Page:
Now, you might like some spin paintings more than others, you might feel one to be better than another, or one might remind you of stuff that you like or look a bit like something or other, but this is mostly a fruitless and deceptive subjectivity. Such one-dimensional ‘aesthetic judgement’ is common to the discourse about all art, and the critique of abstract painting and sculpture is especially susceptible to it; we accept it without question. If, however, you get into thinking about what the real content of the work is – by which I mean, what it is really doing, what it is that the artist has made to happen in the form and structure of the work – then you begin to see Hirst’s (and anyone else’s, including your own) abstract paintings for what they really are: in Hirst’s case, just simply and literally spun things or spotted things, with no trace of intrinsic visual invention. Because they are so very unspecific, because they are all in the end pretty much of a muchness, pretty equal, whether we like one better than another is neither here nor there. And this is a lesson to be learnt about abstract art in general. We should learn to leave off from talking all the time about our feelings about our own abstract art, feelings and sensitivities which we might think put us above those chavs Damien and Tracy, feelings we are tempted to think of as representing a more sophisticated aesthetic sensibility altogether. Beware, when we speak of our own art in such a manner; it may be that we simply have nothing else to talk about, no content to discuss, because most of our own abstract art is really as close to being as empty of meaningful form as Damien’s – certainly in comparison, that is to say, with a Rogier van der Weyden or a John Constable or a Henri Matisse.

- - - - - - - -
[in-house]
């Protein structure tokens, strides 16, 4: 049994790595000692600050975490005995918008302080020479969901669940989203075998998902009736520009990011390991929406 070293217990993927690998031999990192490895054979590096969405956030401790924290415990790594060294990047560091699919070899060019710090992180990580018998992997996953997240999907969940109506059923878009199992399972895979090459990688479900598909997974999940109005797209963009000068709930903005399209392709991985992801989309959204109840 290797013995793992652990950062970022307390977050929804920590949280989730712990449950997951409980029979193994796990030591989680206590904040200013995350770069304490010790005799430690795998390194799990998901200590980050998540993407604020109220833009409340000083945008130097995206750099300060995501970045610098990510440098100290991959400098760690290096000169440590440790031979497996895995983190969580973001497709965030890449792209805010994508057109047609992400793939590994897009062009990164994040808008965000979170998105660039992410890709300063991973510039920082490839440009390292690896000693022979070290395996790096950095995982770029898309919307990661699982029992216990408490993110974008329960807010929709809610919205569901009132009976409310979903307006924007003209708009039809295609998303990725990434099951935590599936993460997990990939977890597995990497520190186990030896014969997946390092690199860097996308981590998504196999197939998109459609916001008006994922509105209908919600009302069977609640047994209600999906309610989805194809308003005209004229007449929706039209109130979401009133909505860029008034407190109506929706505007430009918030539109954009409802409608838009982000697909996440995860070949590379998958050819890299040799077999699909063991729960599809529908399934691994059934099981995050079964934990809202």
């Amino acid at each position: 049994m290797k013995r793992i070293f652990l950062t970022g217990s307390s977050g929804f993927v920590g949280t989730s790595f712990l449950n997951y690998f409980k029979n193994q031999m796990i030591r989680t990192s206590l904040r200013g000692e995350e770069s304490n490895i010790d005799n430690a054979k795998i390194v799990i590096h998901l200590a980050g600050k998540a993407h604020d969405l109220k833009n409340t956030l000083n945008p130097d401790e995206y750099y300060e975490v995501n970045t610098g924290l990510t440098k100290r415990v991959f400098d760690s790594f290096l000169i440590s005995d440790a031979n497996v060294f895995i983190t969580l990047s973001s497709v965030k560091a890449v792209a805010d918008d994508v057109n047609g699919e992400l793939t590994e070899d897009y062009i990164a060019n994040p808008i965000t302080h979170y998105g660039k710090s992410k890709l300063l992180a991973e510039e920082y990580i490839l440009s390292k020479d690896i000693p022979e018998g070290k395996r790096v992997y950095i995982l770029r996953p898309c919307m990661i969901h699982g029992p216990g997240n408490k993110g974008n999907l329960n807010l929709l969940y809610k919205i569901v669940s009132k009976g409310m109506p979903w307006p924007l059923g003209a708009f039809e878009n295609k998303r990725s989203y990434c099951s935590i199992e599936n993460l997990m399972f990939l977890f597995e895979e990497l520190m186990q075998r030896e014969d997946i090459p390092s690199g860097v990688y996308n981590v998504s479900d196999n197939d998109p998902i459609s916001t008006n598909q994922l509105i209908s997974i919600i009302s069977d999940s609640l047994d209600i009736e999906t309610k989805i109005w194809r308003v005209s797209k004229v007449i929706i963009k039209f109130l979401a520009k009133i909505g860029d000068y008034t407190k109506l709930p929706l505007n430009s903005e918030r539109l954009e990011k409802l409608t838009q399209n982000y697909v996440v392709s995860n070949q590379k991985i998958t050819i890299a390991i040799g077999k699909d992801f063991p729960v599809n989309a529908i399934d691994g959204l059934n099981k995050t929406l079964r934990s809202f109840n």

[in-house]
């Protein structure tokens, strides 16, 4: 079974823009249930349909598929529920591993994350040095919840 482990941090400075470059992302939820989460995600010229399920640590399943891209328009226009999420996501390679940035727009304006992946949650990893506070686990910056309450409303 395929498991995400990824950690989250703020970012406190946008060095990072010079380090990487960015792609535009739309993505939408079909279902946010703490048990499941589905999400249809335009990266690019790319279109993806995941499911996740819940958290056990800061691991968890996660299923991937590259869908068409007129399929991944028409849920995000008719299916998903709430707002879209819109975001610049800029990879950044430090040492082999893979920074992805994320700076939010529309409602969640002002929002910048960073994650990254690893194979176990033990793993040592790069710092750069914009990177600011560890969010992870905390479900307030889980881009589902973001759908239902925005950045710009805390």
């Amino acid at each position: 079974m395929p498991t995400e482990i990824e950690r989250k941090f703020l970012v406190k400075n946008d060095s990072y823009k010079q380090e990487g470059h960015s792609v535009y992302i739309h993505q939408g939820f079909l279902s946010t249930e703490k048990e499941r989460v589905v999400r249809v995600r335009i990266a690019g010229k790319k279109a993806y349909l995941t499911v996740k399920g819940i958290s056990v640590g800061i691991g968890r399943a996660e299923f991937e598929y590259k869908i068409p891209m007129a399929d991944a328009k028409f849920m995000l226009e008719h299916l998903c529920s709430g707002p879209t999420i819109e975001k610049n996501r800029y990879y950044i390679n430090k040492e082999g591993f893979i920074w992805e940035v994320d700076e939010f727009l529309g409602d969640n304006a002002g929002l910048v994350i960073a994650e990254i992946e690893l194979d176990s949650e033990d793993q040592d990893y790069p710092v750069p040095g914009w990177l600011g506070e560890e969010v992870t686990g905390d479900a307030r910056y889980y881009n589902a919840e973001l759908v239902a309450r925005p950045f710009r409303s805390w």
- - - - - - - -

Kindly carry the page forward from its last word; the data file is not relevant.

Hirst’s work has been described in the press (I forget by who) as highly visual, but I don’t think that is quite true, at least not in what it means to me to make something that works visually. Yes, the shark looks good; it just would, wouldn’t it, because it’s a fantastic natural thing. Likewise the cows etc. Even the pills and butterflies. I can remember looking at pickled human dissections in the Wellcome Museum years ago, and they were endlessly fascinating and beautiful. And, yes, we can see them. But visual? Not really. What is naturally spectacular doesn’t of necessity equate with what is meaningfully visual. Not, at least, in the sense that I understand those criteria; which is to say, a complex set of relational forms which somehow are made (importantly, by another cognisant human being) to work together, their diversity becoming transformed and unified into a conscious or unconscious purpose, all for the benefit of the eye and the delight of the mind. That, at least, is a rough and tumble outline of what I look for. Lots of art meets those criteria full on, but even more doesn’t. Usually when it doesn’t, it’s because it’s engrossed with subject matter, and just doesn’t get going visually; like for instance Dada or Surrealism. Or, for that matter, academic art.